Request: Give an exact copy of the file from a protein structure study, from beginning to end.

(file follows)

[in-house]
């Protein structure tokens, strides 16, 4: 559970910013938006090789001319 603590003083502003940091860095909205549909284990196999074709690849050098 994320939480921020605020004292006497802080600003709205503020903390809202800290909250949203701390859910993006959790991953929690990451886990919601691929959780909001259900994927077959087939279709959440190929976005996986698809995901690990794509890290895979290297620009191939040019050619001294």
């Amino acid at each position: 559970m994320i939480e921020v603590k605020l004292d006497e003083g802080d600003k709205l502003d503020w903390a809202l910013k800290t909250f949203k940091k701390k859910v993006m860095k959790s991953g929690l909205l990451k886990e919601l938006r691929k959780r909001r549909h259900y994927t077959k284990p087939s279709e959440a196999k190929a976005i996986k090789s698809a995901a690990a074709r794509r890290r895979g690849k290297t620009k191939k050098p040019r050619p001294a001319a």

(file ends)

[in-house]
């Protein structure tokens, strides 16, 4: 559970910013938006090789001319 603590003083502003940091860095909205549909284990196999074709690849050098 994320939480921020605020004292006497802080600003709205503020903390809202800290909250949203701390859910993006959790991953929690990451886990919601691929959780909001259900994927077959087939279709959440190929976005996986698809995901690990794509890290895979290297620009191939040019050619001294």
């Amino acid at each position: 559970m994320i939480e921020v603590k605020l004292d006497e003083g802080d600003k709205l502003d503020w903390a809202l910013k800290t909250f949203k940091k701390k859910v993006m860095k959790s991953g929690l909205l990451k886990e919601l938006r691929k959780r909001r549909h259900y994927t077959k284990p087939s279709e959440a196999k190929a976005i996986k090789s698809a995901a690990a074709r794509r890290r895979g690849k290297t620009k191939k050098p040019r050619p001294a001319a």